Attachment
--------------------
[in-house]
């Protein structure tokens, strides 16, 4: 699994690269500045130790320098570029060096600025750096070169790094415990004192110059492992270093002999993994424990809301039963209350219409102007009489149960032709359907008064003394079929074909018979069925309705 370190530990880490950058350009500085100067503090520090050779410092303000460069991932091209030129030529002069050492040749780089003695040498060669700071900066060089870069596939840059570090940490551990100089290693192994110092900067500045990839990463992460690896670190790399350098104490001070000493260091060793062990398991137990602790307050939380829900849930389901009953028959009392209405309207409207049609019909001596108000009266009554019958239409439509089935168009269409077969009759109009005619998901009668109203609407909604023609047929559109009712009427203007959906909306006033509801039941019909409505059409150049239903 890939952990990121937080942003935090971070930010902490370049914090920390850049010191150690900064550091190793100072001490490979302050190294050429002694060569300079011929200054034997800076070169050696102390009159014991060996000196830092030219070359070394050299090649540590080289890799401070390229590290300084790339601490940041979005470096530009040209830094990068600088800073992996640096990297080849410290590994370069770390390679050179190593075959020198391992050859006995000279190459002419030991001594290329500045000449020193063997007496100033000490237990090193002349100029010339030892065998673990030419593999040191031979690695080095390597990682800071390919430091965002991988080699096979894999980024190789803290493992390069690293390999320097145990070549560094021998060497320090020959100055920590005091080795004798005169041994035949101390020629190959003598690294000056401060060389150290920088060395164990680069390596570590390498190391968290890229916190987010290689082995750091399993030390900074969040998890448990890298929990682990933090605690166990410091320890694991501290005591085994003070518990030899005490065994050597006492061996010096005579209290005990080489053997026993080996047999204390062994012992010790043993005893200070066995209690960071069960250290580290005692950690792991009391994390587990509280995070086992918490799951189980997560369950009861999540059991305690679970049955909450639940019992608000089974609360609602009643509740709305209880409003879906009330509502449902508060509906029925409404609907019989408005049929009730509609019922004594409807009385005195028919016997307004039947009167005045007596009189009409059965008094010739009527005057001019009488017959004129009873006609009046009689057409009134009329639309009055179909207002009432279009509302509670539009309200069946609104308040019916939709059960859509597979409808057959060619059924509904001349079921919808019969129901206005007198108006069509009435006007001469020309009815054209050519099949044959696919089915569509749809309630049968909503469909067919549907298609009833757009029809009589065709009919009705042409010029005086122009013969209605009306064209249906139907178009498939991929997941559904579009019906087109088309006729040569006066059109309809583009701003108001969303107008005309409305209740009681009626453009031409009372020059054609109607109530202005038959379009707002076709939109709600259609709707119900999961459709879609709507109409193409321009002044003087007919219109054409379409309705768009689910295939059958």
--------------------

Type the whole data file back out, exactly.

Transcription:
[in-house]
């Protein structure tokens, strides 16, 4: 699994690269500045130790320098570029060096600025750096070169790094415990004192110059492992270093002999993994424990809301039963209350219409102007009489149960032709359907008064003394079929074909018979069925309705 370190530990880490950058350009500085100067503090520090050779410092303000460069991932091209030129030529002069050492040749780089003695040498060669700071900066060089870069596939840059570090940490551990100089290693192994110092900067500045990839990463992460690896670190790399350098104490001070000493260091060793062990398991137990602790307050939380829900849930389901009953028959009392209405309207409207049609019909001596108000009266009554019958239409439509089935168009269409077969009759109009005619998901009668109203609407909604023609047929559109009712009427203007959906909306006033509801039941019909409505059409150049239903 890939952990990121937080942003935090971070930010902490370049914090920390850049010191150690900064550091190793100072001490490979302050190294050429002694060569300079011929200054034997800076070169050696102390009159014991060996000196830092030219070359070394050299090649540590080289890799401070390229590290300084790339601490940041979005470096530009040209830094990068600088800073992996640096990297080849410290590994370069770390390679050179190593075959020198391992050859006995000279190459002419030991001594290329500045000449020193063997007496100033000490237990090193002349100029010339030892065998673990030419593999040191031979690695080095390597990682800071390919430091965002991988080699096979894999980024190789803290493992390069690293390999320097145990070549560094021998060497320090020959100055920590005091080795004798005169041994035949101390020629190959003598690294000056401060060389150290920088060395164990680069390596570590390498190391968290890229916190987010290689082995750091399993030390900074969040998890448990890298929990682990933090605690166990410091320890694991501290005591085994003070518990030899005490065994050597006492061996010096005579209290005990080489053997026993080996047999204390062994012992010790043993005893200070066995209690960071069960250290580290005692950690792991009391994390587990509280995070086992918490799951189980997560369950009861999540059991305690679970049955909450639940019992608000089974609360609602009643509740709305209880409003879906009330509502449902508060509906029925409404609907019989408005049929009730509609019922004594409807009385005195028919016997307004039947009167005045007596009189009409059965008094010739009527005057001019009488017959004129009873006609009046009689057409009134009329639309009055179909207002009432279009509302509670539009309200069946609104308040019916939709059960859509597979409808057959060619059924509904001349079921919808019969129901206005007198108006069509009435006007001469020309009815054209050519099949044959696919089915569509749809309630049968909503469909067919549907298609009833757009029809009589065709009919009705042409010029005086122009013969209605009306064209249906139907178009498939991929997941559904579009019906087109088309006729040569006066059109309809583009701003108001969303107008005309409305209740009681009626453009031409009372020059054609109607109530202005038959379009707002076709939109709600259609709707119900999961459709879609709507109409193409321009002044003087007919219109054409379409309705768009689910295939059958």